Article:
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Nigerian Army Disables Boko Haram Explosives

  • Peter Clottey

Women and children rescued by Nigerian soldiers from Boko Haram extremists in northeast Nigeria arrive at the military office in Maiduguri, Nigeria, July 30, 2015.

Women and children rescued by Nigerian soldiers from Boko Haram extremists in northeast Nigeria arrive at the military office in Maiduguri, Nigeria, July 30, 2015.

A spokesman for the Nigerian military says it has cleared the strategic road of Gwoza-Yamteke in Borno state of land mines planted by Boko Haram militants.

Colonel Sani Kukasheka Usman said troops fighting the militants are determined to clear all roads in the country’s northeast of improvised explosive devices (IEDs).

He said the operation led to the recovery of munitions such as drilling machines, rocket-propelled grenades and a howitzer artillery cannon.

“Our mandate apart from routing out the Boko Haram terrorists is to also clear all roads that have been laden with mines by the Boko Haram terrorists,” said Usman.

He said the militants converted chemistry laboratories at the Dikwa School of Agriculture into bomb-making factories when they seized the town.

Usman said the army uncovered the bombs, IEDs and other equipment when it liberated the town.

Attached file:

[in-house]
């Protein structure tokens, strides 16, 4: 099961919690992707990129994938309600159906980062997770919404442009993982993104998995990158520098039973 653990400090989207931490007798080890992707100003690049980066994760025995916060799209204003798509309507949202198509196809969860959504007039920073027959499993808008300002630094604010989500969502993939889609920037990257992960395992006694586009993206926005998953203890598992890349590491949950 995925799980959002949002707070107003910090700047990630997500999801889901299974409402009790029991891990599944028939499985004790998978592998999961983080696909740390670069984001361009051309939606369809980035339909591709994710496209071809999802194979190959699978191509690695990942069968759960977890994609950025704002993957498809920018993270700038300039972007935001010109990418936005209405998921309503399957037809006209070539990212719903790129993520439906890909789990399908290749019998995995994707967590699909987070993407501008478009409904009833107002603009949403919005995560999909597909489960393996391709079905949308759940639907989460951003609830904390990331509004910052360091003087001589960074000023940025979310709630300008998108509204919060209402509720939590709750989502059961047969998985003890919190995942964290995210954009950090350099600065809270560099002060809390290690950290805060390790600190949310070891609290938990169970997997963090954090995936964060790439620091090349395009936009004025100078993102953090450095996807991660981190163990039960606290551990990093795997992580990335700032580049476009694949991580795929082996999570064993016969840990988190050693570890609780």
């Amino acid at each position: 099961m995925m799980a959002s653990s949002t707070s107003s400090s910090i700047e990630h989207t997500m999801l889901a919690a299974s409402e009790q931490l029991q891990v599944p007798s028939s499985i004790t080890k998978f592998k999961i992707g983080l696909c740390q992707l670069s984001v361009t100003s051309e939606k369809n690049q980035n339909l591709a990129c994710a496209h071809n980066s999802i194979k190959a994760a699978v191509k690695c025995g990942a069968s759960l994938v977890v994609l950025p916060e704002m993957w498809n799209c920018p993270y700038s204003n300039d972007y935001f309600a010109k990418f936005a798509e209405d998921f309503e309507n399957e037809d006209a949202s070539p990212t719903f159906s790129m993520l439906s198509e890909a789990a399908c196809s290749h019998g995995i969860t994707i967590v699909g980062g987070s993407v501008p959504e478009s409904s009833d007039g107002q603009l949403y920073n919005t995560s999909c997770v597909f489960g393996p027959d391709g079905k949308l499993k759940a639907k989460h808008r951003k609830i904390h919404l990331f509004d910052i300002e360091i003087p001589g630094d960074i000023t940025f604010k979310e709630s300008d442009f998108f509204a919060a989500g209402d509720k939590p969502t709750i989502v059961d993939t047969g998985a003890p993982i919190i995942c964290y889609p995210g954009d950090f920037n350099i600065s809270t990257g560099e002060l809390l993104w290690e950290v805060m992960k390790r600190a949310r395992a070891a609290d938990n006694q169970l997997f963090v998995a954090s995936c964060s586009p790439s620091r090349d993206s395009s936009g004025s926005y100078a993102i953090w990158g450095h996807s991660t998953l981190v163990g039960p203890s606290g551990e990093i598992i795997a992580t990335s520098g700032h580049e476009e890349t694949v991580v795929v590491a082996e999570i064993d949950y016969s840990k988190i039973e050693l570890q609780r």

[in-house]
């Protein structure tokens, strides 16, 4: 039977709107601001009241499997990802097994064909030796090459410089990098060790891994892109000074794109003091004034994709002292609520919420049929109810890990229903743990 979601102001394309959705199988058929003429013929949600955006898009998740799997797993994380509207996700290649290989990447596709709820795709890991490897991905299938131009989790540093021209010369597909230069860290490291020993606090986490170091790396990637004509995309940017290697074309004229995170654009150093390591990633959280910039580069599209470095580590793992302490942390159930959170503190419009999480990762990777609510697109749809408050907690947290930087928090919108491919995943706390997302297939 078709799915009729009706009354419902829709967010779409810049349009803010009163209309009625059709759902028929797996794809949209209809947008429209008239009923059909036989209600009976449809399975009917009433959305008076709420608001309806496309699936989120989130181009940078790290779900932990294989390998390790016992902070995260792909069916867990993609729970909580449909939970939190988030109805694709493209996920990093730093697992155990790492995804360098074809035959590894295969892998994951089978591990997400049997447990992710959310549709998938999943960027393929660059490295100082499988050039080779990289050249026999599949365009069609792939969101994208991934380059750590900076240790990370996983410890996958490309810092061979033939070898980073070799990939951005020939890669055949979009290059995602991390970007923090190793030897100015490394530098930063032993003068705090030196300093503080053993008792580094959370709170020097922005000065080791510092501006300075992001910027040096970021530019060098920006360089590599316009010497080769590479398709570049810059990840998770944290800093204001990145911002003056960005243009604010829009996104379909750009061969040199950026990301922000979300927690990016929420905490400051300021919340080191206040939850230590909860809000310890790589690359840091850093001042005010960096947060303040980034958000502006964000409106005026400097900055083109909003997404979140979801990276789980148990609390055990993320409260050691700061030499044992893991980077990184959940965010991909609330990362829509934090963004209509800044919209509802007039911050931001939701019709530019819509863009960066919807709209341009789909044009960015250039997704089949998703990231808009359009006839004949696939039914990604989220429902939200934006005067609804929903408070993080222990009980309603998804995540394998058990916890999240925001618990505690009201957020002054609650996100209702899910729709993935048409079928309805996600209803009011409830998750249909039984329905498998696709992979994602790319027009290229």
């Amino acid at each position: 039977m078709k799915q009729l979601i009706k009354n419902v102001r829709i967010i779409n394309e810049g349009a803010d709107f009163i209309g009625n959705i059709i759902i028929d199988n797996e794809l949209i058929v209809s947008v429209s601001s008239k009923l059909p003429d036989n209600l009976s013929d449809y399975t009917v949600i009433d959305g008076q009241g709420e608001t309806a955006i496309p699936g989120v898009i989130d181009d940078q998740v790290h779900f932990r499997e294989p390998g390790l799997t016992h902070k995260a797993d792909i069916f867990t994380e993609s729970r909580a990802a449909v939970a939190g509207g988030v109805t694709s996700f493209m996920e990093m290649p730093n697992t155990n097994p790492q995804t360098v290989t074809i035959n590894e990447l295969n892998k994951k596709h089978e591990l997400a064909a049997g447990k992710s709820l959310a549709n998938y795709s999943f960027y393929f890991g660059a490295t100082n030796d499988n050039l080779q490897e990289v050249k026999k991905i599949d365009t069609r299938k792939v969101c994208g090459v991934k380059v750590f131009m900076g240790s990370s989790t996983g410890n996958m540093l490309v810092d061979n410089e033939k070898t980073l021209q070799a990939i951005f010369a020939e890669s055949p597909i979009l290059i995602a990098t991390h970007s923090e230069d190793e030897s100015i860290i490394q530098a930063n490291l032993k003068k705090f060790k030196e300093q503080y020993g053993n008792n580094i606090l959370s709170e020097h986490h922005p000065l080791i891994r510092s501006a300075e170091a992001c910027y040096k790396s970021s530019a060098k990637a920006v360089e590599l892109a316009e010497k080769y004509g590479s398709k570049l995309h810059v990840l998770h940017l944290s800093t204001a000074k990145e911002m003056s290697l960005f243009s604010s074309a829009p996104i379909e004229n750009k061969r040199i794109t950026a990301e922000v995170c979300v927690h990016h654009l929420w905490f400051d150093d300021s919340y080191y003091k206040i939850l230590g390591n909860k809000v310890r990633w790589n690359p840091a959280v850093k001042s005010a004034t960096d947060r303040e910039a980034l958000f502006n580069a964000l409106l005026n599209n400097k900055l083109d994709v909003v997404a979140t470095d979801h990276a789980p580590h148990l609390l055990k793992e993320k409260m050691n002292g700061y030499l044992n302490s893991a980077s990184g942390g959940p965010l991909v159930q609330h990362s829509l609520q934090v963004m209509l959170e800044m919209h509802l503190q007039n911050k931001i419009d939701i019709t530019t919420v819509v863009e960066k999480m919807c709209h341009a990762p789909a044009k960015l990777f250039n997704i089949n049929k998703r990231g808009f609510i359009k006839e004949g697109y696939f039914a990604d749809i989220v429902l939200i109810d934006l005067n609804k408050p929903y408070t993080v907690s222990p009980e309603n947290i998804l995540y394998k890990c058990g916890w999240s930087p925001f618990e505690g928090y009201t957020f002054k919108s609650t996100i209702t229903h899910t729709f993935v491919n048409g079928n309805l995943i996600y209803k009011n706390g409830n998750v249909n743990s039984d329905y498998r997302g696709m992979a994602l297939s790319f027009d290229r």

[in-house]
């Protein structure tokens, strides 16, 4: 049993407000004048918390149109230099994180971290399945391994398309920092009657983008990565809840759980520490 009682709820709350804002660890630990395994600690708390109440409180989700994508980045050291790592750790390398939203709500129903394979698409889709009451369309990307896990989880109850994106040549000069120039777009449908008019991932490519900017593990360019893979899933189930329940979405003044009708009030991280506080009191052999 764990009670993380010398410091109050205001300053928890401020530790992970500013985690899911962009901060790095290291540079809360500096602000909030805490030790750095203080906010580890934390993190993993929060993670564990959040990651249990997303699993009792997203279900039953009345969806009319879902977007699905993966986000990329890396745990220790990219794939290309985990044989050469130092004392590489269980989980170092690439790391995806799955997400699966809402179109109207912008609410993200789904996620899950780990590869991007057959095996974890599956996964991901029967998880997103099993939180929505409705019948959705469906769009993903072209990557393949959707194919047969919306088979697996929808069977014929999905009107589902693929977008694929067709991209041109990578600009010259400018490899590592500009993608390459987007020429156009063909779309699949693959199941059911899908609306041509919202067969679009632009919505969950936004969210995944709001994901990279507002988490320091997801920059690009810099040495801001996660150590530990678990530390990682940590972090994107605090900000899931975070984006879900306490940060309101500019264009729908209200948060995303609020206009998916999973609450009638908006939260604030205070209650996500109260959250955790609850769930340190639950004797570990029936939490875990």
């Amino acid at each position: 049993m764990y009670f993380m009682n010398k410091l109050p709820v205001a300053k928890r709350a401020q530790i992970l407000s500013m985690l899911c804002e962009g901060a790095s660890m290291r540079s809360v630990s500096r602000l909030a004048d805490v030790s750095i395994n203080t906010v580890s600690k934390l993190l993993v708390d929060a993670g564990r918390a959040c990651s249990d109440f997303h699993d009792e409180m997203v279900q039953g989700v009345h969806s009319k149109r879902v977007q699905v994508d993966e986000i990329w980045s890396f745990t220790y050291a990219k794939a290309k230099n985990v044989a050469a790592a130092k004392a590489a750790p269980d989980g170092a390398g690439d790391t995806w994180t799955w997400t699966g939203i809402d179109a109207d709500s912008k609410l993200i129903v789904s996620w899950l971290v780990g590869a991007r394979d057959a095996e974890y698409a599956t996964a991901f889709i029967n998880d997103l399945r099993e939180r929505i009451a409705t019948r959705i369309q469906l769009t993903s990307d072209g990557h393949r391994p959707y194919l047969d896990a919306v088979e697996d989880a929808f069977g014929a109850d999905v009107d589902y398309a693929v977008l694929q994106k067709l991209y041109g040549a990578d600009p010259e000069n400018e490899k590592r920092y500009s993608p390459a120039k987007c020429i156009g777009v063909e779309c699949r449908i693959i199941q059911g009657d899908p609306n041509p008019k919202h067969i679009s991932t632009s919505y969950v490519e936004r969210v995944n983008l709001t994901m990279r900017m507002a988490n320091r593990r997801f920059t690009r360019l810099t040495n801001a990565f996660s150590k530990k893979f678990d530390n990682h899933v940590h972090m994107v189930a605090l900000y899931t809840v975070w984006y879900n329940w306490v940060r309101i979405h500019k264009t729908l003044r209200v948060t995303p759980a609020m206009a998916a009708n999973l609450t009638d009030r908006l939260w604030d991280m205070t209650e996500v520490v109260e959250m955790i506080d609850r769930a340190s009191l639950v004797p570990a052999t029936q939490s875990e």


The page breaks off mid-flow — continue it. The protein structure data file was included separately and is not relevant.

He said the Nigerian air force has been using air power to put pressure on the militants.

“Basically before any operation takes place, the air force plays a very significant role by bombarding the suspected Boko Haram terrorist locations, and then the troops move in. So, it’s a joint operation between the Nigerian army and the Nigerian air force,” he said.

Usman’s comments came after local media reported that representatives of Boko Haram are seeking negotiations with the government. Observers say military successes appear to have pressured the militants to consider negotiations.

But Usman said the military would not be deterred by the apparent switch in tactics by the Islamist militants.

“I wouldn’t be surprised if they are making overtures to make peace with the Nigerian state,” said Usman. “[I urge] a note of caution, because these are people who have devastated a segment of Nigerian society for over six years, so we have to be very careful with them. We shouldn’t take anything for granted.”

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